Used a hybrid hard drive for simplicity to allow higher storage over SSD, I found that for the non tech savy it may become a issue if the primary drive is small and they start to run out of space as everything defaults to wanting to load on C: they may be curious as to whats going on or get frustrated at having to put things on the slower hard drive. This should alleviate that while still providing a good middle ground between HDD and SSD.

    Beyond that basic this is a basic build that doesn't allow overclocking which I wouldn't venture into for a friends build as it's a recipe for head aches when something goes wrong. And do need an operating system (Windows 10)?


    I would still go for the ssd + hard drive combo. I could explain to him how he could use them and space out storage. also do you really thinkk thats a good cpu to go for right now?
  21. bjornl said:
    TheDarkIce said:
    bjornl said:


    Wouldn't the other ryzen system perform better than this because of that 1070?

    A 1070 system will out preform a 1060 based system in FPS. However this system is otherwise constructed of better parts. Better CPU, a motherboard which is overclocking friendly, faster ram, a better case, power supply, and across the board better parts. In my opinion a better computer which will put up nearly the same performance from its video card so long as the gaming is 1080p/60hz. Also it will probably remain fairly relevant in a year or two when the video card is replaced.


    So, if I were to suggest him this build, what would he be able to upgrade in the future? i mean beside the basic ram, video card and storage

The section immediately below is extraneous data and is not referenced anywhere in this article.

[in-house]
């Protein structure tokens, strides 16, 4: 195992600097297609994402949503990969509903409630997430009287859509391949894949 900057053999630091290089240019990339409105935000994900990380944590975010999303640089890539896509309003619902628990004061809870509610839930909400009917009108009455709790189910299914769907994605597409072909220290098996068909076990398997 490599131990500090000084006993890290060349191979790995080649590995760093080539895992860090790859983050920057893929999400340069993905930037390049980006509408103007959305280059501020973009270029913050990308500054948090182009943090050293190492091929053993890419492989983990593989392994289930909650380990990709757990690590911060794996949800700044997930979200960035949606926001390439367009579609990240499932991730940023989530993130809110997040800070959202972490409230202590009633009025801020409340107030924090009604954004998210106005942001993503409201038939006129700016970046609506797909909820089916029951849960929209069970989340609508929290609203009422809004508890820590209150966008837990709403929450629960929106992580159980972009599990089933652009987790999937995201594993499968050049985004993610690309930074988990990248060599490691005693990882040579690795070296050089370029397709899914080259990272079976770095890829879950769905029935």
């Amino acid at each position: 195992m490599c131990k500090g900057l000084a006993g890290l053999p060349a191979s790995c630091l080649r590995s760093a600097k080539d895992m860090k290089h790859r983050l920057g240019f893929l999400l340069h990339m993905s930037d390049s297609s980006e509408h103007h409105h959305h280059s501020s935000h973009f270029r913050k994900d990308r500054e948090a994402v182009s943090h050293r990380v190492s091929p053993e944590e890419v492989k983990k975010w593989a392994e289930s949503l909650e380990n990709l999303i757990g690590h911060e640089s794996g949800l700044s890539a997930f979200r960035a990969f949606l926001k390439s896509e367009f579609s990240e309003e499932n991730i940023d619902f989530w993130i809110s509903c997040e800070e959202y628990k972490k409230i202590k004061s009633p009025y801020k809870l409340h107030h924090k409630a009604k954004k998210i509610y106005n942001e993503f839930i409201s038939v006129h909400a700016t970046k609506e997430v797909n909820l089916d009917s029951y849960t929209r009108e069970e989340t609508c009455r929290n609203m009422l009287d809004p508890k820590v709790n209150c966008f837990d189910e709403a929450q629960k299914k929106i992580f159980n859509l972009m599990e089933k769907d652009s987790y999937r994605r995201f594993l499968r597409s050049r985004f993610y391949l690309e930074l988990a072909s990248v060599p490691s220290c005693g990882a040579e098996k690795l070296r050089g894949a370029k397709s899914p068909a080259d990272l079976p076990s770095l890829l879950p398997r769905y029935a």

22. TheDarkIce said:
    bjornl said:
    TheDarkIce said:
    bjornl said:


    Wouldn't the other ryzen system perform better than this because of that 1070?

    A 1070 system will out preform a 1060 based system in FPS. However this system is otherwise constructed of better parts. Better CPU, a motherboard which is overclocking friendly, faster ram, a better case, power supply, and across the board better parts. In my opinion a better computer which will put up nearly the same performance from its video card so long as the gaming is 1080p/60hz. Also it will probably remain fairly relevant in a year or two when the video card is replaced.


    So, if I were to suggest him this build, what would he be able to upgrade in the future? i mean beside the basic ram, video card and storage


    You could upgrade the CPU to an i7 in the future.
  23. TheDarkIce said:
    bjornl said:
    TheDarkIce said:
    bjornl said:


    Wouldn't the other ryzen system perform better than this because of that 1070?

    A 1070 system will out preform a 1060 based system in FPS. However this system is otherwise constructed of better parts. Better CPU, a motherboard which is overclocking friendly, faster ram, a better case, power supply, and across the board better parts. In my opinion a better computer which will put up nearly the same performance from its video card so long as the gaming is 1080p/60hz. Also it will probably remain fairly relevant in a year or two when the video card is replaced.


    So, if I were to suggest him this build, what would he be able to upgrade in the future? i mean beside the basic ram, video card and storage


    Yes. It is an upgrade-able build, which is built out of slightly better than standard parts. His first upgrade is likely to be a second HD to backup stuff to. Everything in that build is upgrade-able. But other than adding a low-cost disk down the road, he is not going to need much in the near term to play at a standard 1080p 60fps.
  24. bjornl said:
    TheDarkIce said:
    bjornl said:
    TheDarkIce said:
    bjornl said:


    Wouldn't the other ryzen system perform better than this because of that 1070?